During the oral argument in Loper Bright, the Justices referred repeatedly to the problem of flip-flopping. The opinion responds to the problem in two ways. First, it repeatedly refers to the duty of a court to apply the Skidmore standard that emphasizes the importance of consistency and requires an agency to justify in detail any change in its statutory interpretations. Second, the opinion makes it clear that the over 18,000 precedents that have been created by court opinions that apply Chevron as the basis for upholding or rejecting an agency’s interpretation of a statute remain in effect and qualify as stare decisis. The message is clear—an agency cannot change its interpretation of a statute without providing a thorough and detailed explanation for the change. 

The second neglected effect of Loper Bright is to eliminate any plausible justification for the Court to continue to apply the powerful new version of the “major questions” doctrine that it announced in its 2021 opinion in Alabama Association of Realtors v. DHHS and subsequently applied in 2022 in three other cases. 

The Court has struggled to justify this radical new doctrine and has done a poor job of explaining it. The dangers created by the major questions doctrine become obvious when you look at the way that lower courts have applied it. A 2023 study found that many courts interpret the doctrine to require them to hold invalid any agency action that has a significant economic or political effect and that is based on an agency’s interpretation and application of a broadly worded statute. Widespread application of that interpretation of the doctrine would emasculate agencies.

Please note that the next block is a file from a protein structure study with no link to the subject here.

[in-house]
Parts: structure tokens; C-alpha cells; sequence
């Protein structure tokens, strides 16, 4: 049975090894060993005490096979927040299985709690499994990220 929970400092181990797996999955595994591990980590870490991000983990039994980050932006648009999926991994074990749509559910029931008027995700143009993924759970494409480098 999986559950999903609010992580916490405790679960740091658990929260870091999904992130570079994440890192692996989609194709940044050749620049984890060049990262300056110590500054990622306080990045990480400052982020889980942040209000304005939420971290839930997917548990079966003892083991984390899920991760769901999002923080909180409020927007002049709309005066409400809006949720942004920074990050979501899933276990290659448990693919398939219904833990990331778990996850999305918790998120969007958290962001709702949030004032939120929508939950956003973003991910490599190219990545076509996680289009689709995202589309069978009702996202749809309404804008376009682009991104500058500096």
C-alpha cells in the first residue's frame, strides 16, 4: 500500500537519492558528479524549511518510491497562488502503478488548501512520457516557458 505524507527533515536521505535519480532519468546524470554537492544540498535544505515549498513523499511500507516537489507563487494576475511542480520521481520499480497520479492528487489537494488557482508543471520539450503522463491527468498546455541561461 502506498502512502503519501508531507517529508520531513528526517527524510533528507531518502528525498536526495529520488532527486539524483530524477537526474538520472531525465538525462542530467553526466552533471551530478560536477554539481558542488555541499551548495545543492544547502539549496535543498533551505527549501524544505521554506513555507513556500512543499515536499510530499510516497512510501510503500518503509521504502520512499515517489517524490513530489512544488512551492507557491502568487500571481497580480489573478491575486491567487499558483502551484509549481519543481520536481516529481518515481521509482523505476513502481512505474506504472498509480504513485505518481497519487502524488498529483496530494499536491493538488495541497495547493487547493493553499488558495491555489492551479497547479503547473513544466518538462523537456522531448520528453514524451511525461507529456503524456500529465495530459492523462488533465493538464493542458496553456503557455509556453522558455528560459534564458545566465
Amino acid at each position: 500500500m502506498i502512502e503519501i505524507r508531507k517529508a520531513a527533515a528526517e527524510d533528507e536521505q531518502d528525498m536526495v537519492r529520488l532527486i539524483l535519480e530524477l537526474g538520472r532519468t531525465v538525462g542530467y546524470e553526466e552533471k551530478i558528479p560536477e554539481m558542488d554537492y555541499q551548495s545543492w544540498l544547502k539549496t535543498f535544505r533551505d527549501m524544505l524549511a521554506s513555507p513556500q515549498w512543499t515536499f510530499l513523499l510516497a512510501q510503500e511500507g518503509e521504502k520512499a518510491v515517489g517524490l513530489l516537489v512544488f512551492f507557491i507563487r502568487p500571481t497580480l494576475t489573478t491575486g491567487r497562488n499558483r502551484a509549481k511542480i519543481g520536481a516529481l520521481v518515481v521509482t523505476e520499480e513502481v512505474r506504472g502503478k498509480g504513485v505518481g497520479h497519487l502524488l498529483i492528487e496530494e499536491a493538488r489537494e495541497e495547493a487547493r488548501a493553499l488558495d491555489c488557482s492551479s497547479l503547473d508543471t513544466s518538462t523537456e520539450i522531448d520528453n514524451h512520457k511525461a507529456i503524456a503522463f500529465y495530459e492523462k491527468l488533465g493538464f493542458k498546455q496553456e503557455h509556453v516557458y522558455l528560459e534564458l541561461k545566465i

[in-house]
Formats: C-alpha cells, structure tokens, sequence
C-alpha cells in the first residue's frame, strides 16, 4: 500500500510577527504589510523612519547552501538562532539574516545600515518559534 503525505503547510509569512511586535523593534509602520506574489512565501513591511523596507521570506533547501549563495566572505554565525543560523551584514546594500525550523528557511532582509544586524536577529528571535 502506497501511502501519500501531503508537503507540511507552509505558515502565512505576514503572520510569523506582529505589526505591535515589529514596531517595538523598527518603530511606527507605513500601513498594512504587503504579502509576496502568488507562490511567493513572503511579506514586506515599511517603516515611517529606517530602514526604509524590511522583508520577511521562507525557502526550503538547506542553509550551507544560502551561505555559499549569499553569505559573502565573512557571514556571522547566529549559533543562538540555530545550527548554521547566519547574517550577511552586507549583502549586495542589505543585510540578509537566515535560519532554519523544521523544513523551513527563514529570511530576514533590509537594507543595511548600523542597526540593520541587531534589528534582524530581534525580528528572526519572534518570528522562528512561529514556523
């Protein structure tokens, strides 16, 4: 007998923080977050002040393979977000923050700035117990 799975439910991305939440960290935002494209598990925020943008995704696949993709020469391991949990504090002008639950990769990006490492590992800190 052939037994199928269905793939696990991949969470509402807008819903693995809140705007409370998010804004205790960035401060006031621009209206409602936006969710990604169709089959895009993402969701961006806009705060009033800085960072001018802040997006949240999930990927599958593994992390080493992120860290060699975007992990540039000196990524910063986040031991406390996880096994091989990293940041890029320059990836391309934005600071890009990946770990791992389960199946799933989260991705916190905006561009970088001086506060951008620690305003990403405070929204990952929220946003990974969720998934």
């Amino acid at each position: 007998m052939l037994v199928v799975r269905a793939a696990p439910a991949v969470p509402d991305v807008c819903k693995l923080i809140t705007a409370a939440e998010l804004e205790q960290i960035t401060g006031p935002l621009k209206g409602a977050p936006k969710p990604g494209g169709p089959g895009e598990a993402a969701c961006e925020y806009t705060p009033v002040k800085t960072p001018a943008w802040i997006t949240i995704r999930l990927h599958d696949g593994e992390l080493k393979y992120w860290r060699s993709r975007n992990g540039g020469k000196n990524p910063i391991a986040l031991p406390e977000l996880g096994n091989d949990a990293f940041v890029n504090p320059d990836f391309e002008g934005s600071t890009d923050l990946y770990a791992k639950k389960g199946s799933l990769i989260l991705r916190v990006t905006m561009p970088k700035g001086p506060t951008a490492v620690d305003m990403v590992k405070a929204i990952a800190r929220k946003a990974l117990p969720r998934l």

In Ohio v. EPA, an opinion issued the day before the Court issued its opinion in Loper Bright, the Court applied a strong version of the arbitrary and capricious test as the basis for an injunction that prohibits an agency from implementing a rule because the agency did not discuss adequately comments that criticized the proposed rule. Taken together, those two opinions—Ohio v. EPA and Loper Bright—eliminate any plausible basis for the major questions doctrine. With courts now instructed to apply all the tools of statutory construction, along with the demanding Skidmore standard and a demanding version of the arbitrary and capricious standard, there is no place for the major questions doctrine. Moreover, the Loper Bright opinion directly undermines the major questions doctrine by recognizing the legitimacy of statutes that use broad language to confer policy making power on agencies. 

Going forward, as lawyers, regulatory officials, and scholars assess the impact of Loper Bright, they would do well to keep in mind these two important effects of the Court’s decision to overturn Chevron. It promises to dampen some of the worst tendencies toward policy flip-flopping caused by political polarization, and it obliterates any need for the problematic major questions doctrine. 

Richard Pierce

Richard J. Pierce, Jr. is the Lyle T. Alverson Professor of Law at The George Washington University Law School.

This essay is part of a series, titled The Supreme Court’s 2023-2024 Regulatory Term.